Sunday, 16 January 2011

Over but not out...

It will feel strange not heading up to Oldham this week. How I will miss the steep hills, murky weather and extremely irritated constituents who were receiving at least three telephone canvassers, four door canvassers and an untold amount of literature a day.

Of course, By-elections are treated as a barometer of public political feeling and as a result immense money, time and effort gets ploughed in by all parties.

After reading the newspapers, watching Newsnight, listening to the radio and following national YouGov polls, you could be forgiven for thinking that the result was going to be a foregone conclusion: Labour romping home to victory.

Well this wasn't what happened. Yes, our candidate Elwyn Watkins came second, but we actually increased our vote share to 31.9%.

Bear in mind Oldham East and Saddleworth has been a Labour seat for the previous FOUR general elections, and was a Labour hold at the height of Clegg mania. According to the Labour party and its new leader Ed Miliband the Coalition are being reckless with people's livelihoods, cutting too fast and generally being nasty. Most of the election literature centred round the VAT tax bombshell, and tuition fees. (erm, Labour introduced tuition fees and Darling also had plans to raise the tax....) If this was indeed true, then Labour would and should have stormed to victory.

On the doorsteps it was apparent that many people understand why cuts have to be made and are quite aware that while Labour have quietly admitted that they would also have to have made cuts, they have not outlined any sort of credible plan. It was also clear that even at a late stage many people had genuinely not made up their mind about whether they would vote Labour or Lib Dem. This really doesn't bear out the argument that the Lib Dems are now seen as synonymous with the Conservatives, or that all those who voted for us in May now feel disillusioned and angry and are turning to Labour in their droves.

Electorally, Labour should be in the perfect position. Grim economic times and Government cuts make great fodder for media soundbites and big speeches. With no responsibility for balancing the budget and making tough decisions, its easy to criticise and level the charge of unfairness. However, the election result proves that there are many voters who can see through this, and that core Lib Dem support is holding up well and not flooding to Labour, as Miliband desperately hopes it will.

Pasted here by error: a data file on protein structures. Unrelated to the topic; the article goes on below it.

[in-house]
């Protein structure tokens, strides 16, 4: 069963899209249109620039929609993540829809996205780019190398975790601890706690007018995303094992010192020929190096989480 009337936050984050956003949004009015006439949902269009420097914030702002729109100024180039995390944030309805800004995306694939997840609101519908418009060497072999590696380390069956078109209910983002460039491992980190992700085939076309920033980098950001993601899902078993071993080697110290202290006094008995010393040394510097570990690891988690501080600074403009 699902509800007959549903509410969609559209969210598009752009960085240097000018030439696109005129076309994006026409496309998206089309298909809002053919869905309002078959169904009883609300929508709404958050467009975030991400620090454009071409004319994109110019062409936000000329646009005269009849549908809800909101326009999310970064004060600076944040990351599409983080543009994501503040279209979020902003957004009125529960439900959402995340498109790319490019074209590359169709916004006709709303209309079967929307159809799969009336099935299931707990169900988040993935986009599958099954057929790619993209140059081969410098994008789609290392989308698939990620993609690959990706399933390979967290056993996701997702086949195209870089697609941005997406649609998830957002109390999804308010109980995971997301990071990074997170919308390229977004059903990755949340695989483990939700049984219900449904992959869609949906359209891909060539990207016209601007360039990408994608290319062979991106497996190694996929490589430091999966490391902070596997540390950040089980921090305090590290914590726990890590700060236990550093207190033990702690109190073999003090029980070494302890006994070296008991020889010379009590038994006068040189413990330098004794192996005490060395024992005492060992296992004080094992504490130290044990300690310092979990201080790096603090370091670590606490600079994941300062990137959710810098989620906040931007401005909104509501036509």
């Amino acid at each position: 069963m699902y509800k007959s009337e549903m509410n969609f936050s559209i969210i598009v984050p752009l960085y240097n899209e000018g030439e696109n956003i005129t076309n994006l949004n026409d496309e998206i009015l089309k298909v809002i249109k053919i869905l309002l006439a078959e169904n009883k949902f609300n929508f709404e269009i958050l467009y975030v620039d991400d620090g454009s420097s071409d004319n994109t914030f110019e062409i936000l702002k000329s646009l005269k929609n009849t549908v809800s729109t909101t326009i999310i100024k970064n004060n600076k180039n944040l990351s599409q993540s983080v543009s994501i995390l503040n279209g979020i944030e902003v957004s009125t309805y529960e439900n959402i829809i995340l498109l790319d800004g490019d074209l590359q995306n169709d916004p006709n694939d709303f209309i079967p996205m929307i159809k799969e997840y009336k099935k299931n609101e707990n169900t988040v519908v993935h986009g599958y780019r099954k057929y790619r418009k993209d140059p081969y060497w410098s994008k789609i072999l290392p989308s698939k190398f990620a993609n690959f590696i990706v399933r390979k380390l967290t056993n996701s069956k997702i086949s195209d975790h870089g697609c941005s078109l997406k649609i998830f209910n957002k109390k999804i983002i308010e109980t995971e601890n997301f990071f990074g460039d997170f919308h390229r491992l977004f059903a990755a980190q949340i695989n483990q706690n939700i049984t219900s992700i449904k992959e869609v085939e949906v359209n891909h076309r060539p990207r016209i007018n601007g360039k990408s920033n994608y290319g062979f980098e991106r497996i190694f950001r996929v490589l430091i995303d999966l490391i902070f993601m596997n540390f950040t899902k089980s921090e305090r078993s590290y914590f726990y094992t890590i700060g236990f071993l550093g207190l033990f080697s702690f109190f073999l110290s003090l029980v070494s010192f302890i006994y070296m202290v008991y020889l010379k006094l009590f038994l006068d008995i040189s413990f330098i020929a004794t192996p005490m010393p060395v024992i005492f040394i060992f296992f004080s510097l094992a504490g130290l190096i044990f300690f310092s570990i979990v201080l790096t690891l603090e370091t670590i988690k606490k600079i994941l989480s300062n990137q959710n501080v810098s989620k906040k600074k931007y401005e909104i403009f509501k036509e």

In the words of Tim Farron ... 'And let’s not forget, the last time a Government party made a by-election gain was in 1982 amid the chaos and fear of the Falklands War, so unless we had persuaded some far off country to invade British territory we were always going to be up against it!'

Wednesday, 12 January 2011

Its the right way up!

I spotted that Mark Pack wrote an article on Lib Dem Voice regarding Conservative MP Nick Boles' book 'Which Way's Up?'

Its worth a read (and not only because it is very thin and can easily be read in a day!) Its fascinating because its essentially a Conservative MP setting out his arguments about why he believes the Liberal Democrats and the Conservatives should form an electoral pact.

An electoral pact is not something I would want to see happen. I joined the Liberal Democrats because unlike the other main parties it has a strong democratic party structure, attracts and welcomes a diverse range of people and has principled and strong Parliamentarians. Its a party that believes in hard work and campaigning at a local and national level, with fairness really at the heart of the agenda.

But enough of this party political broadcast! What is important about this book, and what I think is important to stress when we Lib Dems are labelled as 'sell-outs' and 'unprincipled,' is that it emphasises that the Conservatives are NOT the party of the 1980's. In fact, Nick Boles identifies five key areas where policy overlaps: environment, importance of personal freedom, desire to give local communities more power, offering more opportunities to those born into poverty, and the need to kickstart the economy and revive investment and exports.

If these aren't progressive aims, then I don't know what is. Far from being a 'sell-out' this Coalition is going to give us an opportunity for many of our aims to be realised. Look no further than the Localism Bill to see that things are starting to happen. It would have been a sell-out if we had walked away from the negotiating table, or worse entered into an unstable 'rainbow' coalition with the Labour Party.

Yes, that progressive Labour party which let a housing bubble run unchecked and kept low earners languishing in the income tax bracket while spending money recklessly on quangos and needless bureaucracy. Not to mention a legally dubious invasion of Iraq.

The power and right of the individual is at the heart of this Government, and that is the central tenet of Liberalism. We definitely made the right call.